Apple’s simplicity complicated by status quo
By Robert Cyran
The author is a Reuters Breakingviews columnist. The opinions expressed are his own.
Apple’s simple story is complicated by the status quo. Fourth-quarter results released on Oct. 28 contain plenty of encouraging elements. It’s just that each comes with an asterisk.
The pressure on margins from rivals like Samsung is evident. While Apple’s top line grew 4 percent from a year ago, the bottom line shrank by 9 percent. That explains why its shares are trading at 12 times estimated earnings for the next fiscal year. Skeptics who think Apple’s days of super-profitability are behind it will find enough in the latest figures to satisfy them.
The growth dilemma is at least partly being solved by the sale of more gadgets. That includes Greater China, where revenue was up by 24 percent from the third quarter even though a deal with China Mobile remains elusive.
After falling lately, Apple’s gross margin has stabilized at 37 percent. Improved iPhones and iPads make a difference, but it still takes time for the company to figure out how to maximize profitability for a new product. A new accounting policy also isn’t helping. The deferral of software revenue confused investors, who initially thought Apple was guiding to lower margins when it actually expects them to inch higher.
The way to jumpstart earnings is with something altogether new. Cook said Apple would soon compete in a category in which it currently doesn’t. This iCarrot has been dangled before, however. The timing remains uncertain and there’s no assurance that whenever the new thingamajig arrives that it will be a hit.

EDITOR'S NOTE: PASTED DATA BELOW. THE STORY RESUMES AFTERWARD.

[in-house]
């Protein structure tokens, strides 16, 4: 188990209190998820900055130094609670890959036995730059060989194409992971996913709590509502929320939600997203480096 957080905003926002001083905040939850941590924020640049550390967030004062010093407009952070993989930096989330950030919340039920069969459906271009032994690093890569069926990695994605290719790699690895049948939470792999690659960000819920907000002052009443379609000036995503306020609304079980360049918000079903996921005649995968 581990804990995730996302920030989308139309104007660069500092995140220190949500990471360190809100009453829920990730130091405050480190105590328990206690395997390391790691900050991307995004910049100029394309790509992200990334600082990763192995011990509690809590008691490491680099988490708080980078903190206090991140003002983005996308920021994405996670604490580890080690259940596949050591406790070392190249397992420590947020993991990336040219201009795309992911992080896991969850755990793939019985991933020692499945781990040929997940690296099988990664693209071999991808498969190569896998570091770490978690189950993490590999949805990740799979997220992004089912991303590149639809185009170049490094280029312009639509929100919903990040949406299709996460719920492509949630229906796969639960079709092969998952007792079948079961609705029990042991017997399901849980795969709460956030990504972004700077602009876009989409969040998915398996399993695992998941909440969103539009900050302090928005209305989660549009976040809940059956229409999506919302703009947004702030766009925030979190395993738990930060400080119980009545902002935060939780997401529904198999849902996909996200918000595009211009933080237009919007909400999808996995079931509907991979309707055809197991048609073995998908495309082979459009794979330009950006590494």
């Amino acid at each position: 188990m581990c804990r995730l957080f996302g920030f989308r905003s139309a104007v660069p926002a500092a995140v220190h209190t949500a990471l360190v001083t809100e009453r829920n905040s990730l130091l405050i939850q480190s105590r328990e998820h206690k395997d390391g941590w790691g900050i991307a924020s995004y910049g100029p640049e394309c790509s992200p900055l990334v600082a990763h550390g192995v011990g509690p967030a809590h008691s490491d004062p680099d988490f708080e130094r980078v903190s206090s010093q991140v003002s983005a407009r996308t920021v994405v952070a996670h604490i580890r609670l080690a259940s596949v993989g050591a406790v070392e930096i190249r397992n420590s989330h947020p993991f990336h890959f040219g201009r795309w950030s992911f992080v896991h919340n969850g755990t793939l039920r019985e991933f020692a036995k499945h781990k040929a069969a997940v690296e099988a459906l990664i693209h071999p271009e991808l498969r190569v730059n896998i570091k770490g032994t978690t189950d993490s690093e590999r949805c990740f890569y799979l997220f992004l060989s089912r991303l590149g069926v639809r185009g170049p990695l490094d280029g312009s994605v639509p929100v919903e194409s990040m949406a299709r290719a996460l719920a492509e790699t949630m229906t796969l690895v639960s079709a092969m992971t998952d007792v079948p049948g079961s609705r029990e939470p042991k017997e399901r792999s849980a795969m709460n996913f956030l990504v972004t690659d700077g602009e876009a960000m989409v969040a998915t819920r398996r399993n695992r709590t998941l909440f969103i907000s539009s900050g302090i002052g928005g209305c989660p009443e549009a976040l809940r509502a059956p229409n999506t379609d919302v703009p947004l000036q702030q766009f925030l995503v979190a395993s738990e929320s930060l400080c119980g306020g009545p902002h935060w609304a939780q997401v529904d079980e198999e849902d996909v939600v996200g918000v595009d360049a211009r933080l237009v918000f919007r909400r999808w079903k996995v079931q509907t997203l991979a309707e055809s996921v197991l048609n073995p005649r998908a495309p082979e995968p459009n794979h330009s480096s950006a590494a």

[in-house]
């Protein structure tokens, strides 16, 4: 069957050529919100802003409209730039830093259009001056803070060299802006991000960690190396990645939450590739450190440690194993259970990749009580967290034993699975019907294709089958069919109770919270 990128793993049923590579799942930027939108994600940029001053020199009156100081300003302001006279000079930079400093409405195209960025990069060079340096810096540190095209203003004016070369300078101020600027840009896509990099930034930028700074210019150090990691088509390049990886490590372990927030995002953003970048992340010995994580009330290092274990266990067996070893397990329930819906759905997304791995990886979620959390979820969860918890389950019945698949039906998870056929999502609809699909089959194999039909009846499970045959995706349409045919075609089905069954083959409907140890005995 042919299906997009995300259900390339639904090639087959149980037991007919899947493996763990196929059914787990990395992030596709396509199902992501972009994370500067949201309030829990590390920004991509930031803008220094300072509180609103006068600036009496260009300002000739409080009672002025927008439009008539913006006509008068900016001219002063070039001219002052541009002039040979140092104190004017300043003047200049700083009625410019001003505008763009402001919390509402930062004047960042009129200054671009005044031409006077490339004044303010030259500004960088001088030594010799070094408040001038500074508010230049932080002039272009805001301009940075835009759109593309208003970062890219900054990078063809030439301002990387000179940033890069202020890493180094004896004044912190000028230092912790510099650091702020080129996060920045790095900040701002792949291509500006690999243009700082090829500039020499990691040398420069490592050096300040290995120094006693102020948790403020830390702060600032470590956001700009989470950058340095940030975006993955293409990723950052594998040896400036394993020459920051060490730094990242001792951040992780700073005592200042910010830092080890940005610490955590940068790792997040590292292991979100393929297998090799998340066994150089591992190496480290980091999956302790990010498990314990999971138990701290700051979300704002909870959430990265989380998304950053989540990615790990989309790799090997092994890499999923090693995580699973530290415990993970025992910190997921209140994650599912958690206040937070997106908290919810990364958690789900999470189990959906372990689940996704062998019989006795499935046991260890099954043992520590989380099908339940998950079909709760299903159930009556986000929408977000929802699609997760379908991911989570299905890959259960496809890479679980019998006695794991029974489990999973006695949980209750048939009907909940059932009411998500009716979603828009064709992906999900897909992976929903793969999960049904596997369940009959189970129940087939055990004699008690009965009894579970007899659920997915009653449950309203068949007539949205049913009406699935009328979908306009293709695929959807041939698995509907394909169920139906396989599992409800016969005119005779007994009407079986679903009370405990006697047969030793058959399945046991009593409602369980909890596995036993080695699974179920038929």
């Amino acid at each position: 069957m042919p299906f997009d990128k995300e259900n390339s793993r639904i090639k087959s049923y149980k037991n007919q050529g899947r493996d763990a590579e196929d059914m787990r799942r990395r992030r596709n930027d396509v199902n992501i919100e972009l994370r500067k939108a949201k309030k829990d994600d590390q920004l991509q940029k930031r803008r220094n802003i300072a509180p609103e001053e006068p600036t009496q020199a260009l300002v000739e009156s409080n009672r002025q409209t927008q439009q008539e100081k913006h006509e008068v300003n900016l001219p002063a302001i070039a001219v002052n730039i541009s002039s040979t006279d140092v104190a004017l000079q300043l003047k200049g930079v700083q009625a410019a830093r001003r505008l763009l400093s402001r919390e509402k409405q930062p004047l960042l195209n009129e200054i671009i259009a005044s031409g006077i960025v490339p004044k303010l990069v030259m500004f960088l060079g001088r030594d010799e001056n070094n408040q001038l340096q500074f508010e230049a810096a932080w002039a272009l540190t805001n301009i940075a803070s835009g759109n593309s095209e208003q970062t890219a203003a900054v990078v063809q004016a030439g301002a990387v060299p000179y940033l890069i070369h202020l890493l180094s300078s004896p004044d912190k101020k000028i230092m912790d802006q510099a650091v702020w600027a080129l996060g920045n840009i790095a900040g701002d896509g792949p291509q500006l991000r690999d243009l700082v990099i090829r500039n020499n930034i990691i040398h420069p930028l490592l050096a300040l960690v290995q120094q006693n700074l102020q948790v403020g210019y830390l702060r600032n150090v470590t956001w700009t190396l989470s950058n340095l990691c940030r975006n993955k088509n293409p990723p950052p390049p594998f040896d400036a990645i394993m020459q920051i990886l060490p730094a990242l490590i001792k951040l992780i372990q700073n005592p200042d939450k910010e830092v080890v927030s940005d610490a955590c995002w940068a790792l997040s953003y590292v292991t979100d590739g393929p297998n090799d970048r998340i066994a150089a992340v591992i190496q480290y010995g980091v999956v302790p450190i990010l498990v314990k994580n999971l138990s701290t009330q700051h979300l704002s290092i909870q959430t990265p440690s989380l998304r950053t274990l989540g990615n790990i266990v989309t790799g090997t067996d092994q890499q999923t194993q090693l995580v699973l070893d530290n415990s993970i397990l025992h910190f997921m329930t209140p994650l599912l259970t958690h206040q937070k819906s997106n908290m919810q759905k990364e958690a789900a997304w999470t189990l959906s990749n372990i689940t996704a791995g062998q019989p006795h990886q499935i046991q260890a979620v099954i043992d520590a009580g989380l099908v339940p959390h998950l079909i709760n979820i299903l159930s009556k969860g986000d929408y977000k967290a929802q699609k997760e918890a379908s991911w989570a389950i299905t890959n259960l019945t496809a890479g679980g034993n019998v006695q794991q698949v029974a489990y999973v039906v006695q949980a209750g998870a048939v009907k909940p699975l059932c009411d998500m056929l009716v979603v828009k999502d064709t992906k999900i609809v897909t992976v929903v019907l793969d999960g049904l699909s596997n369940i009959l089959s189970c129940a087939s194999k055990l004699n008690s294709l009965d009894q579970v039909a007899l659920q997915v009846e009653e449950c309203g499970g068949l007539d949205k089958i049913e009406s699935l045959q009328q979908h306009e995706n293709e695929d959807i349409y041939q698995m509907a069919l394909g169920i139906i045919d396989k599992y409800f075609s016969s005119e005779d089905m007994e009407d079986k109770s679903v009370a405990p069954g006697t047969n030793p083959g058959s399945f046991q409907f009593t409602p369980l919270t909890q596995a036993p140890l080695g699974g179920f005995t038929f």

The more immediate way to goose the shares would be to return more of its $150 billion to investors. Cook said the board is reviewing capital allocation, which probably means another increased share buyback plan is in the works. Here there’s a hitch, too, though. Apple is already giving back essentially all the cash it generates in the United States. Unless profit ramps up or tax laws change, it’ll have to borrow even more – as billionaire Carl Icahn has urged – to avoid the added cost of repatriating funds from overseas.
Put all the issues together and the Apple investment case is complex. At this point, it’s easier to use the products than to craft a clear financial thesis about them.